Marisa Kakoulas considers herself a Grecian urn, ready to be decorated. The suit she wears as an attorney conceals her black-ink tapestry, making her feel like a superhero, she said.
They are Jews with tattoos, a trend that began on the fringe and is moving toward the mainstream. Ink-wearing Jews are not as omnipresent as in some other groups, given the proliferation of tattoos in sports and the entertainment industry, but their numbers are increasing, according to tattoo wearers, artists and the rabbis who bear witness to the branding of their flock.
Joshua Andrews, operator of hebrewtattoo.net, an online catalog of Jewish body-art samples, said he receives 35,000 visits a month to his Web site and 50 personalized design requests monthly. Yoni Zilber, an Israeli tattoo artist in Brooklyn, said he gets a customer asking for Jewish-themed adornment at least once every few weeks.
Pride, aesthetics and rebellion all play a part. To these inked-up believers, the Leviticus exhortation to “not make 20 gashes in your flesh for the dead nor incise any marks on yourself” has lost its relevance in 21st century Judaism.
“There are a number of taboos that I believe restrict modern American Jews,” Dershowitz said. “I am excited to break these taboos and to show a New York Jew as a strong, creative, artistic individual who is not afraid to wear his religion and beliefs, quite literally, on his sleeve.”
Dershowitz, a 32-year-old Morgan Stanley alum who edits a tattoo magazine called Bombin’, stood on the balcony of his 15th floor apartment with Manhattan at his feet and a tableau of an ancient past draping his upper body. Mother Israel grows out of the earth on his chest. Archangel Michael protects a kibbutznik and a soldier. On his right arm, the Lions of Judah play bodyguards to King Solomon.
The artwork does not bolster his connection to Judaism, he emphasizes; rather it forces others to recognize it.
“The permanence of a tattoo can only, rarely, be reversed,” he said. “At the same time, the passion which motivated getting it cannot be reversed at all. My family and friends, forced by either the former or the latter, have no choice but to accept.”
For the 36-year-old Kakoulas, an international-law specialist who lives in Brooklyn, her tattoos are a canvas of patterns that chart her world travels. “It’s not about making a statement,” she declared. “It’s about beauty.”
Eric Silver, a Penn State University sociology professor who has written about tattoos, attributes the increase in the practice among Jews to a larger social movement. “Tattoos have become normal among adults, and Jews come in a lot of flavors,” he said. “There’s a big chunk that are pretty assimilation-minded and want to participate fully in mainstream culture.”
But for many, the Torah still holds sway.
“Tattoos are just incompatible with Jewish values,” said Rabbi Brian Schuldenfrei of the Conservative Sinai Temple in Los Angeles. “We see the body as a holy and beautiful vessel, created by God. A tattoo only takes away from that divine beauty. So, we dismiss the practice of tattoos — but must remember not to reject the person with tattoos.”
Rabbi Eric Siroka of the Reform Temple Beth-El in South Bend, Ind., preached acceptance for the growing number of tattooed Jewish youth. “They’re wearing it the same as they would clothing or jewelry,” he said. “You have to be respectful as you would with any part of a person’s expression.”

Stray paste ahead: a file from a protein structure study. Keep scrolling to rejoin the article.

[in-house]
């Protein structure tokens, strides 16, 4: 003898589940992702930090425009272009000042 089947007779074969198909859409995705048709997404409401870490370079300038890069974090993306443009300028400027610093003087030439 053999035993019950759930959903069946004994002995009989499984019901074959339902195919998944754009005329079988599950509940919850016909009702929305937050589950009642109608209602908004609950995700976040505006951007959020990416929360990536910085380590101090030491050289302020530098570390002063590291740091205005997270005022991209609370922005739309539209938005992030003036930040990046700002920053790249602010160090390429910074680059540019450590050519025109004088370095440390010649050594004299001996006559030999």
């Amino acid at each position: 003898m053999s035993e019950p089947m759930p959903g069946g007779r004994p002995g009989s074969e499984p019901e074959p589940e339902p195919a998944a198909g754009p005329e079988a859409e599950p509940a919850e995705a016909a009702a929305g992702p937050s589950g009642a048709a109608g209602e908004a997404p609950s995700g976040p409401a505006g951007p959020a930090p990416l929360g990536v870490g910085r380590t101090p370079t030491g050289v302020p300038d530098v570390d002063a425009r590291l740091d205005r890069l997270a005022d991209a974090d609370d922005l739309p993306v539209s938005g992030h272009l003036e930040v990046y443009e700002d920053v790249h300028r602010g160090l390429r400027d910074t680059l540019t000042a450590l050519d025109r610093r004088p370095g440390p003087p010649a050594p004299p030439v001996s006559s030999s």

And then there is Andrews, who appears to straddle both sides of the argument. Despite running the tattoo Web site, Andrews has no tattoos himself and declines to tattoo Jewish clients because it is “not Judaic in any capacity,” he said. “I get enough business from Goyim that I do not need Jewish business.” (He draws designs for everyone, but Jewish customers must go to another artist for the hands-on work.)
Andrews began the Hebrew calligraphy Web site on a lark and discovered a market, he said. He credits a recent spike in visitors to the his-and-hers King Solomon quote worn by David and Victoria Beckham. The words etched in Hebrew translate to “I am my beloved’s, and my beloved is mine.”
Zilber said most of his Jewish customers focus on religious themes and Hebrew lettering. As for his own body, the artist wears Tibet-inspired tats. (“I’m Jewish in the inside,” he explained.)
Although cultural mores have loosened for modern Jews — “the shock value has worn off,” Rabbi Siroka said — the decision to get a tattoo does not always come easily.
Will, an artist at a tattoo parlor in Greenwich Village where some customers have been ordering the Star of David, recalled a recent encounter. “One older guy … thought about it for a long time,” he said. “He was conflicted.” The man eventually got the tattoo, as do most of those who waver, the artist said.
There has long been controversy about whether having a tattoo prevents a Jew from being buried in a Jewish cemetery, though a spokesman for the Jewish Theological Seminary said scholars there have found no basis for this ban. Siroka called it “an old wives’ tale,” and some cemetery officials supported him.
“Internment sites here have to do with lineage of Jewish heritage,” said Kirk Taylor, the family service manager for Hillcrest Memorial Park’s Beit Olam Cemetery in Dallas. “… It has nothing to do with anything else.”
“We have a great amount of bodies coming in,” said Amber Hession, who answers the phone at Westlawn in Chicago. “I’m sure some have tattoos.”
The idea that tattoos dishonor Holocaust victims tattooed by the Nazis no longer resonates with many.
“The Holocaust wasn’t done with choice, and it was only to number people,” Zilber said. “I never get the association with the Holocaust and tattoos.”
With history and disapproval getting swept away, ink converts predict more of the faithful will visit tattoo parlors. And they’ll mean business.
Said Kakoulas: “We have not seen the saturation point.”
Ron Dicker is a freelance writer living in Brooklyn.